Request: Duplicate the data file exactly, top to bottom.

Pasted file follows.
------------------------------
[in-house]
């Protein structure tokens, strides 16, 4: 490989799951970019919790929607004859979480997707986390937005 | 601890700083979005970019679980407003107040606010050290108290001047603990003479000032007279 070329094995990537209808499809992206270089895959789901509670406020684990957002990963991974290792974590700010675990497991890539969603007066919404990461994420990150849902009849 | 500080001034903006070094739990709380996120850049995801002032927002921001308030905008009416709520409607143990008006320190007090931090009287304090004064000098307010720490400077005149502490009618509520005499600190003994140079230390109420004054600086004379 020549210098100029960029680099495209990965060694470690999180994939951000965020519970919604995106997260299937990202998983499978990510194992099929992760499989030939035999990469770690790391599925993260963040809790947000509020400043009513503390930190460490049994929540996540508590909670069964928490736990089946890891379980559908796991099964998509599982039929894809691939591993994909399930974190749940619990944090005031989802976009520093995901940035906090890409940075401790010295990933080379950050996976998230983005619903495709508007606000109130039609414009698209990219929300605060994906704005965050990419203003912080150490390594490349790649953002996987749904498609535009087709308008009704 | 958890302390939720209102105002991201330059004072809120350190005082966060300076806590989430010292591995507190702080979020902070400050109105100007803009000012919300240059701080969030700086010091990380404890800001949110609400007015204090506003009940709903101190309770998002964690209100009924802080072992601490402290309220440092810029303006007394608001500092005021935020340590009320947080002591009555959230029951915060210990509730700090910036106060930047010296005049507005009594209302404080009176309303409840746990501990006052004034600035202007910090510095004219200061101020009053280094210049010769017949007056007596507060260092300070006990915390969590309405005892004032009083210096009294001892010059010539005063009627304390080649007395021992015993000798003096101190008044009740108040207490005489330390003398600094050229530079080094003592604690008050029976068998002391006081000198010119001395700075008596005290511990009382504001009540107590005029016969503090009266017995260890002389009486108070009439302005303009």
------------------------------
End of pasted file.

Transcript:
[in-house]
């Protein structure tokens, strides 16, 4: 490989799951970019919790929607004859979480997707986390937005 | 601890700083979005970019679980407003107040606010050290108290001047603990003479000032007279 070329094995990537209808499809992206270089895959789901509670406020684990957002990963991974290792974590700010675990497991890539969603007066919404990461994420990150849902009849 | 500080001034903006070094739990709380996120850049995801002032927002921001308030905008009416709520409607143990008006320190007090931090009287304090004064000098307010720490400077005149502490009618509520005499600190003994140079230390109420004054600086004379 020549210098100029960029680099495209990965060694470690999180994939951000965020519970919604995106997260299937990202998983499978990510194992099929992760499989030939035999990469770690790391599925993260963040809790947000509020400043009513503390930190460490049994929540996540508590909670069964928490736990089946890891379980559908796991099964998509599982039929894809691939591993994909399930974190749940619990944090005031989802976009520093995901940035906090890409940075401790010295990933080379950050996976998230983005619903495709508007606000109130039609414009698209990219929300605060994906704005965050990419203003912080150490390594490349790649953002996987749904498609535009087709308008009704 | 958890302390939720209102105002991201330059004072809120350190005082966060300076806590989430010292591995507190702080979020902070400050109105100007803009000012919300240059701080969030700086010091990380404890800001949110609400007015204090506003009940709903101190309770998002964690209100009924802080072992601490402290309220440092810029303006007394608001500092005021935020340590009320947080002591009555959230029951915060210990509730700090910036106060930047010296005049507005009594209302404080009176309303409840746990501990006052004034600035202007910090510095004219200061101020009053280094210049010769017949007056007596507060260092300070006990915390969590309405005892004032009083210096009294001892010059010539005063009627304390080649007395021992015993000798003096101190008044009740108040207490005489330390003398600094050229530079080094003592604690008050029976068998002391006081000198010119001395700075008596005290511990009382504001009540107590005029016969503090009266017995260890002389009486108070009439302005303009």